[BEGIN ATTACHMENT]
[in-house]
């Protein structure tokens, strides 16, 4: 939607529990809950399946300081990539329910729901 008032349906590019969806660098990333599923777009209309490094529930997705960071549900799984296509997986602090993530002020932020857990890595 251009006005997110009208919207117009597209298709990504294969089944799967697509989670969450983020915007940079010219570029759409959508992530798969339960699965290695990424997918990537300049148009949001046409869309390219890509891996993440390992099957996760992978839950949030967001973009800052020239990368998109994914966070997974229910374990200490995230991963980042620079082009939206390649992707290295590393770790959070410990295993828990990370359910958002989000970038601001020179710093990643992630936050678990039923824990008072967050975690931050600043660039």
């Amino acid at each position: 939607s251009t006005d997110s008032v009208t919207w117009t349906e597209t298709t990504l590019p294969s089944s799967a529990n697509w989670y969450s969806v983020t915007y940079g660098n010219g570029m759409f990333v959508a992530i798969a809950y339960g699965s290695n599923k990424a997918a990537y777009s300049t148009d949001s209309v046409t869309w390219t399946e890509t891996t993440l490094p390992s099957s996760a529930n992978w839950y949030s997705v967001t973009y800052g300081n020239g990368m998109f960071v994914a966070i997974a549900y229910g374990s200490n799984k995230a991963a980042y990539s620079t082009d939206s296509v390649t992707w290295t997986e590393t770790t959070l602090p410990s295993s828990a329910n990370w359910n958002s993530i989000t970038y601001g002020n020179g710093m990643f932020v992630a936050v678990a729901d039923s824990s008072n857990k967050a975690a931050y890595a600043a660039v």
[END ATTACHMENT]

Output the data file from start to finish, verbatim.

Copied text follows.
[in-house]
């Protein structure tokens, strides 16, 4: 939607529990809950399946300081990539329910729901 008032349906590019969806660098990333599923777009209309490094529930997705960071549900799984296509997986602090993530002020932020857990890595 251009006005997110009208919207117009597209298709990504294969089944799967697509989670969450983020915007940079010219570029759409959508992530798969339960699965290695990424997918990537300049148009949001046409869309390219890509891996993440390992099957996760992978839950949030967001973009800052020239990368998109994914966070997974229910374990200490995230991963980042620079082009939206390649992707290295590393770790959070410990295993828990990370359910958002989000970038601001020179710093990643992630936050678990039923824990008072967050975690931050600043660039």
């Amino acid at each position: 939607s251009t006005d997110s008032v009208t919207w117009t349906e597209t298709t990504l590019p294969s089944s799967a529990n697509w989670y969450s969806v983020t915007y940079g660098n010219g570029m759409f990333v959508a992530i798969a809950y339960g699965s290695n599923k990424a997918a990537y777009s300049t148009d949001s209309v046409t869309w390219t399946e890509t891996t993440l490094p390992s099957s996760a529930n992978w839950y949030s997705v967001t973009y800052g300081n020239g990368m998109f960071v994914a966070i997974a549900y229910g374990s200490n799984k995230a991963a980042y990539s620079t082009d939206s296509v390649t992707w290295t997986e590393t770790t959070l602090p410990s295993s828990a329910n990370w359910n958002s993530i989000t970038y601001g002020n020179g710093m990643f932020v992630a936050v678990a729901d039923s824990s008072n857990k967050a975690a931050y890595a600043a660039v």